Since Alzheimer Europe started its work, it has completed 15 projects. Currently, the organisation is involved in a further five projects:
1) National Dementia Strategies
In the last three years, we have updated all the Lawnet reports which were originally produced in 1999 and have produced new reports for all countries having joined the EU since that date, as well as for Norway, Iceland, Switzerland and Turkey. So for this year’s Dementia in Europe Yearbook, we are moving on to a new topic, namely National Dementia Plans, focusing specifically on medical and scientific issues. Our goals are:
- to identify the medical and scientific issues included in each National Dementia Plans in order to enable a comparison of the different plans.
- to provide an overview of other regulations or instruments which address these issues (particularly but not solely in countries where there is, as yet, no National Dementia Plan).
- to provide an overview of whether, and if so how, each country addresses the range of medical and scientific issues identified collectively in the National Dementia Plans.
2) Dementia Ethics Network - ethical issues relating to restrictions of freedom
In this project, we will explore the ethical issues linked to various forms of deprivation of freedom. We will carry out an extensive literature review and work with a small multi-disciplinary team of experts to produce a report highlighting the various relevant issues and containing our recommendations. The specific topics covered will include involuntary internment, driving, making a will, marrying, divorcing and having a relationship, voting and making decisions about how one wants to lead one’s life. The project started in January 2012 and the report will be published in December 2012.
The Prediction of cognitive properties of new drug candidates for neurodegenerative diseases in early clinical development (PharmaCog) is a project which was started at the beginning of 2010 thanks to significant funding (EUR 20.2 million) from the Innovative Medicines Initiative. It aims to tackle bottlenecks in Alzheimer’s disease research and drug discovery. We are collaborating on this project alongside representatives from 31 academic institutions, global pharmaceutical companies and small and medium enterprises.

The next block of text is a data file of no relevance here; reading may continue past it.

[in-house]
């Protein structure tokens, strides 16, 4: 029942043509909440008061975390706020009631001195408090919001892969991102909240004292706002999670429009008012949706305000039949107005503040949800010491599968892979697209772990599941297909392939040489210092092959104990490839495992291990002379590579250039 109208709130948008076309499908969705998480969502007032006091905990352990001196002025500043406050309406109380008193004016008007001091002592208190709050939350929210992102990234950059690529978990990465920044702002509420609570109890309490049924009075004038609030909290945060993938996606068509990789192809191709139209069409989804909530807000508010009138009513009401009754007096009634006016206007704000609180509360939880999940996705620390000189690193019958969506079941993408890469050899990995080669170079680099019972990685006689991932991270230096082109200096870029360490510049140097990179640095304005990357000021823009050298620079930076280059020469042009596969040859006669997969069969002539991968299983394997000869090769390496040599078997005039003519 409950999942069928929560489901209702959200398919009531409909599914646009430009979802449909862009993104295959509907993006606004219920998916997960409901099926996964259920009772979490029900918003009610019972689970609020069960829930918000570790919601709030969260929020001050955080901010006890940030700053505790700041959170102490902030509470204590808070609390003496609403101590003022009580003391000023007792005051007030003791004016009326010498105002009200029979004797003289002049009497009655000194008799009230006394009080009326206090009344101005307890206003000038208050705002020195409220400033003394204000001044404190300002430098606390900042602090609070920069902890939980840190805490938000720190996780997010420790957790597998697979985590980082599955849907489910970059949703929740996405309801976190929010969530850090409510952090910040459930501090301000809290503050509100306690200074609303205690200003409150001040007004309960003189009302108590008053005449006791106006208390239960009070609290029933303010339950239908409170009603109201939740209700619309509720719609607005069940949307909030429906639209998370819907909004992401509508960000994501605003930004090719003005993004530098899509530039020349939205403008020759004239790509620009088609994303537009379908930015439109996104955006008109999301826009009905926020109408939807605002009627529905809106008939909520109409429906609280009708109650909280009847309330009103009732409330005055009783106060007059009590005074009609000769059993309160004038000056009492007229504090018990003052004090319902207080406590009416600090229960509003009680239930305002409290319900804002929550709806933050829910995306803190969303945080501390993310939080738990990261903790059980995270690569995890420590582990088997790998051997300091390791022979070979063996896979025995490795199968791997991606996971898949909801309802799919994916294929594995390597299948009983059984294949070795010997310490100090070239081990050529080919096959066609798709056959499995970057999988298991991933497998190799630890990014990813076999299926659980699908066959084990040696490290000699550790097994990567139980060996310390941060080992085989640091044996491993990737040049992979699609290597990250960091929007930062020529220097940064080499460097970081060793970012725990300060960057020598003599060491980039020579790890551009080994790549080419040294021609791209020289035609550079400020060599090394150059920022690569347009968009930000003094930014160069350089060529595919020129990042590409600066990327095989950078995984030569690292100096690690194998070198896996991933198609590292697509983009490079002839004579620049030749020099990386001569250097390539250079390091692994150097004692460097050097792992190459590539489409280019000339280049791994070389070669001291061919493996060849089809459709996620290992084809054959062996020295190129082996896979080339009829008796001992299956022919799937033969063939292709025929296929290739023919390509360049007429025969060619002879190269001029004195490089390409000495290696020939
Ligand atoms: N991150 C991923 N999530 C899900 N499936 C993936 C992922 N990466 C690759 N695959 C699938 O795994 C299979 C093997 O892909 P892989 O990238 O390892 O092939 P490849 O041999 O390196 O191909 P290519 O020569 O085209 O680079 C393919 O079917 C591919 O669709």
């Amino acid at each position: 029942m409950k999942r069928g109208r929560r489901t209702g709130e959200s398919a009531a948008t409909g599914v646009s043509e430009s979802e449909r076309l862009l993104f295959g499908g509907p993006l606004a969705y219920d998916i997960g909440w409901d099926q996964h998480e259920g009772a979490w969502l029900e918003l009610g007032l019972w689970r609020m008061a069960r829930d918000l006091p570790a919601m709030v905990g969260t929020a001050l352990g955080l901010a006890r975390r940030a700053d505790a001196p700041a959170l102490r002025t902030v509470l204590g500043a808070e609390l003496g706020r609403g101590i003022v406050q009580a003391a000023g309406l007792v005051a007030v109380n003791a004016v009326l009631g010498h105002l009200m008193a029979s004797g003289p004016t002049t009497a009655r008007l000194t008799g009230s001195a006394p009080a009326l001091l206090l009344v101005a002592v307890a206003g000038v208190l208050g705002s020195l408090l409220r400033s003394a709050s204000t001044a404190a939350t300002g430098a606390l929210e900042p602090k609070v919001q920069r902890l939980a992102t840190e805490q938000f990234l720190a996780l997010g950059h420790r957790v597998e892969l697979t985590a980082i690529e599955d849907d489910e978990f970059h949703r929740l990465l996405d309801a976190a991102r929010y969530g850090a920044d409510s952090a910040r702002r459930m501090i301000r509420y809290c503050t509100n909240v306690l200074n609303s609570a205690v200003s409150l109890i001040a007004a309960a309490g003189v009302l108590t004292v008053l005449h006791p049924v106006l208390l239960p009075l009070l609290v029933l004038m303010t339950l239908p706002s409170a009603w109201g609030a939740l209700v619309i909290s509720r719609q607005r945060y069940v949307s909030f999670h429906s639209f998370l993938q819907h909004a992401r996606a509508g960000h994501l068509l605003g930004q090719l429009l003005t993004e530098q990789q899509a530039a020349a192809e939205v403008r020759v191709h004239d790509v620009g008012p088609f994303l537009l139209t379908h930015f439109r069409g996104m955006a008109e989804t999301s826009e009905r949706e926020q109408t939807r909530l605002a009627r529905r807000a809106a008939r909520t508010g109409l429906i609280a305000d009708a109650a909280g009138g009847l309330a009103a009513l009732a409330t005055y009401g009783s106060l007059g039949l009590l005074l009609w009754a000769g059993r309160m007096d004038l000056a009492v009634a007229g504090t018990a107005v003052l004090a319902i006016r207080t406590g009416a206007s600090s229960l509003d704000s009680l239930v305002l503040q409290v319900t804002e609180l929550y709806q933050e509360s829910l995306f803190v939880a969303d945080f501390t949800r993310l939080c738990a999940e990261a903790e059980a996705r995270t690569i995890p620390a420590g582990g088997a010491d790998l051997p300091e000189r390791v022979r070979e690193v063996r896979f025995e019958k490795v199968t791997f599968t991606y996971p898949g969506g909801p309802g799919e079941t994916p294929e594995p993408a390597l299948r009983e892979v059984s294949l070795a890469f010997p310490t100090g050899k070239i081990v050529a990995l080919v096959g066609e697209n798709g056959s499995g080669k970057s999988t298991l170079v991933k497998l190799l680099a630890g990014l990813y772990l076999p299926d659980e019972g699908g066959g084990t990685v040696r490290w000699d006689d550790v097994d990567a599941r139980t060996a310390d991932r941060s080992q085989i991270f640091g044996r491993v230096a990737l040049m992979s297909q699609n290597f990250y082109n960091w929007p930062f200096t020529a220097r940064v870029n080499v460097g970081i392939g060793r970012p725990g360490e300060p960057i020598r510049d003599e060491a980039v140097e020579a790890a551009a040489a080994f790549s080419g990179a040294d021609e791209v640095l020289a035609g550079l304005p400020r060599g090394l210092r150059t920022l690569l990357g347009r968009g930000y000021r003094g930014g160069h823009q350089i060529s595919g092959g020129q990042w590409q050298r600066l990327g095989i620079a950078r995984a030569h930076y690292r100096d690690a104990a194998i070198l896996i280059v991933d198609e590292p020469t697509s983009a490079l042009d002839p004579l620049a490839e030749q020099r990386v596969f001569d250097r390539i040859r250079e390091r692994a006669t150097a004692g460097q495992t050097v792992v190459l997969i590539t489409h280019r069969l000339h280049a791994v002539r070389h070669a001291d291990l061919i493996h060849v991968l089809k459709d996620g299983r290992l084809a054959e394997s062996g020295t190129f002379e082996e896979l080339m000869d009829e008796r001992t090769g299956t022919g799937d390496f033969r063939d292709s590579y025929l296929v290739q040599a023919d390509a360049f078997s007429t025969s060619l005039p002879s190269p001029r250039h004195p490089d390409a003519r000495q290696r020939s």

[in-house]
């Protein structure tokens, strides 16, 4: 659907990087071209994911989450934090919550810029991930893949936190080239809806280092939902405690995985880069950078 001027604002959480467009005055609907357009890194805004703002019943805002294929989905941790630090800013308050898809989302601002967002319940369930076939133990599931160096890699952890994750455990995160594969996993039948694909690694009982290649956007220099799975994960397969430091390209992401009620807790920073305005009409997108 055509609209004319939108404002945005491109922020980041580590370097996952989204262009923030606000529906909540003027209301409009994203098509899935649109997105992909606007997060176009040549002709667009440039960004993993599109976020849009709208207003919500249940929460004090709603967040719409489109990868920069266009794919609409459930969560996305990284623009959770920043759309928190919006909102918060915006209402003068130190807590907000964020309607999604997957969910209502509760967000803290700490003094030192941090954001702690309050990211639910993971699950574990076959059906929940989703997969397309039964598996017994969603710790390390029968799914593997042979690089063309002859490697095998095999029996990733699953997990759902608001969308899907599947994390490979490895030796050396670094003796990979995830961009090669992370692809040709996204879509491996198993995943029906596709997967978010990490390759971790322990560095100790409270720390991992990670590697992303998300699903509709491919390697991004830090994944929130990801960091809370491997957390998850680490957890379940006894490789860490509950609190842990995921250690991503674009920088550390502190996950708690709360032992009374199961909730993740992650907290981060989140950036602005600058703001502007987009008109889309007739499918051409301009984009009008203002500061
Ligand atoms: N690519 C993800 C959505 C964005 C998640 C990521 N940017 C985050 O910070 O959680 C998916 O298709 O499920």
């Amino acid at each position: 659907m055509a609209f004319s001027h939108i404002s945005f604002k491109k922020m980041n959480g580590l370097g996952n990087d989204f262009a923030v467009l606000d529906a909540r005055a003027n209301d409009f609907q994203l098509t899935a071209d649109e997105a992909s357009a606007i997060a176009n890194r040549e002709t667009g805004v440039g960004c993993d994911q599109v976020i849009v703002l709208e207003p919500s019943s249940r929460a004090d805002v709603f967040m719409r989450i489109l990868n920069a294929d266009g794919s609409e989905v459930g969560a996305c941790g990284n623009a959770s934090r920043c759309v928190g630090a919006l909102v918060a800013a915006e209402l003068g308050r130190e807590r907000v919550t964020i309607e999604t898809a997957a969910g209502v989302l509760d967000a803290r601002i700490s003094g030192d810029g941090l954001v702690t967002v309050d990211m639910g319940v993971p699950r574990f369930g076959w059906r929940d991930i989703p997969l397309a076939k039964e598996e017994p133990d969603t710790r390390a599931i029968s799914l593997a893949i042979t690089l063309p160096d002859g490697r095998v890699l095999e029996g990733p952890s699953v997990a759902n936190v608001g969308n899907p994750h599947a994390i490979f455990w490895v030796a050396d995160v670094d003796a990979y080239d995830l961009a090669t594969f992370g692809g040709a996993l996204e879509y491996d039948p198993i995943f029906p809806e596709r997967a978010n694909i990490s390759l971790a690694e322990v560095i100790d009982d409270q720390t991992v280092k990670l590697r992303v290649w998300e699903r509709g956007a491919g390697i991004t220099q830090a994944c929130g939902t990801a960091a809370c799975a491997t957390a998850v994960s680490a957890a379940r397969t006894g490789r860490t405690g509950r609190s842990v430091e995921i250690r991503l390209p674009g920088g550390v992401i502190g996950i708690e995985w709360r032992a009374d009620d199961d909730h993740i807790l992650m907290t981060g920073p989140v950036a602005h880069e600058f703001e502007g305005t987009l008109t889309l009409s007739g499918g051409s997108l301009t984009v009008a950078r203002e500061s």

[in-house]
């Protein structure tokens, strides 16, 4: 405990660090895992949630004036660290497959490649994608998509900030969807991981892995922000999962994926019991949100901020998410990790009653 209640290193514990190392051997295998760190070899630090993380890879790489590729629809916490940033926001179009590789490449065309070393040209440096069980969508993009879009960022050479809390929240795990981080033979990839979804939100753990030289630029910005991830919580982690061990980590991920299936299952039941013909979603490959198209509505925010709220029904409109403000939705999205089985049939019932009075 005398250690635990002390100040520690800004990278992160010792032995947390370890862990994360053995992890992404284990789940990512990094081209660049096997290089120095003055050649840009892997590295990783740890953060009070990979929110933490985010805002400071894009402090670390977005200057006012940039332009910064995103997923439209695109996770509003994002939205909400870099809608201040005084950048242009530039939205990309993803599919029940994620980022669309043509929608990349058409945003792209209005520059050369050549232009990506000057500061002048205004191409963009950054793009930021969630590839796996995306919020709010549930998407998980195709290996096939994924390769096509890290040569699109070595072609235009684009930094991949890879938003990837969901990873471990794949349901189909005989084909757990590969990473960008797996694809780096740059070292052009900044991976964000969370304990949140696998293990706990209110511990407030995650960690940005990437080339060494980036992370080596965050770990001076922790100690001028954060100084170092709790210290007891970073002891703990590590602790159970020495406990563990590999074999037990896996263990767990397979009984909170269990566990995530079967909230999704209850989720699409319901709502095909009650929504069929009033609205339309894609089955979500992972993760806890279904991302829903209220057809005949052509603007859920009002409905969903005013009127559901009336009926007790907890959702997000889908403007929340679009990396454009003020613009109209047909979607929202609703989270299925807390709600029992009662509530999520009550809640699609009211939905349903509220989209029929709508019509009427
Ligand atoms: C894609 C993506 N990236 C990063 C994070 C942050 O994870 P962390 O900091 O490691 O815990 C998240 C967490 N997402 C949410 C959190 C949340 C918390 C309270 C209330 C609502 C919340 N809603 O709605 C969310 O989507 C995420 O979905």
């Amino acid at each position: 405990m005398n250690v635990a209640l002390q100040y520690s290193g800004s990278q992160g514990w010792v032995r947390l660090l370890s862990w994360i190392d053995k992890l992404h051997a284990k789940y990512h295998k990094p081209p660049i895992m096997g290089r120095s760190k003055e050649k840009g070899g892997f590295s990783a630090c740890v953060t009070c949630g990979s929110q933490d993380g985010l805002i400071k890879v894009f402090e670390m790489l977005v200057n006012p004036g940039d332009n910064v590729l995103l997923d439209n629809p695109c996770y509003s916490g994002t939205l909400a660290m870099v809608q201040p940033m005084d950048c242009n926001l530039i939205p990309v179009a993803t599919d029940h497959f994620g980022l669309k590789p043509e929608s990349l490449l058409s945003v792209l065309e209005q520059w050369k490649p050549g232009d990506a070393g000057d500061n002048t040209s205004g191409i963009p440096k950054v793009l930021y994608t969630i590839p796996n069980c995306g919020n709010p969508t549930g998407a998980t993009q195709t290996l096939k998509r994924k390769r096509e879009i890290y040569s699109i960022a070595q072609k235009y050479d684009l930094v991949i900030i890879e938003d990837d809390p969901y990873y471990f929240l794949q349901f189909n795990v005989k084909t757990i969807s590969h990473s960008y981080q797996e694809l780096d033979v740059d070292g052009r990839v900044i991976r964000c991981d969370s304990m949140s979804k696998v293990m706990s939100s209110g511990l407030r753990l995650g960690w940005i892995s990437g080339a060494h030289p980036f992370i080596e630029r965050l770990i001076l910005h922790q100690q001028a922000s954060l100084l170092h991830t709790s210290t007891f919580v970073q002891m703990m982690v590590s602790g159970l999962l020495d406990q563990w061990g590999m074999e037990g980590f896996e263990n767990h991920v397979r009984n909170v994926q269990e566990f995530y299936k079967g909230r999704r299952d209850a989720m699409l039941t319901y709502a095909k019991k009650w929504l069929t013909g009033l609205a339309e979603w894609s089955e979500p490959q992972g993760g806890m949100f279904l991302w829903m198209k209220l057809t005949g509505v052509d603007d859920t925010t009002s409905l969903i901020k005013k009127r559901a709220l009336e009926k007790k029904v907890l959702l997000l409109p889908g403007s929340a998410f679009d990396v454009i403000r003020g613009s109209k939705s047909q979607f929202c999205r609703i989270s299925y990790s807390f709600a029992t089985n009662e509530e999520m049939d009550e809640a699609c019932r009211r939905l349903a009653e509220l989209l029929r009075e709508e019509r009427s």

Led by Trinity College, Dublin, NILVAD is an international research consortium which aims to develop a new Alzheimer’s disease treatment over a five year period. It has been awarded EUR 6 million by the European Commission. The consortium is comprised of 17 partners, including universities, hospitals, pharmaceutical companies and Alzheimer Europe.
Alzheimer Europe is also part of the consortium of the Diagnostic Enhancement of Confidence by an International Distributed Environment (DECIDE) project, which is funded through the Seventh Framework Programme of the European Union (FP7). The aim of DECIDE is to design, implement, and validate a GRID-based e-Infrastructure. Over this e-Infrastructure, a service will be provided for the computer-aided extraction of diagnostic markers for Alzheimer's disease and schizophrenia from medical images. The project started on 1 September 2010 and Alzheimer Europe will help with the dissemination of research results to the patient and carer community.
Last Updated: vendredi 14 décembre 2012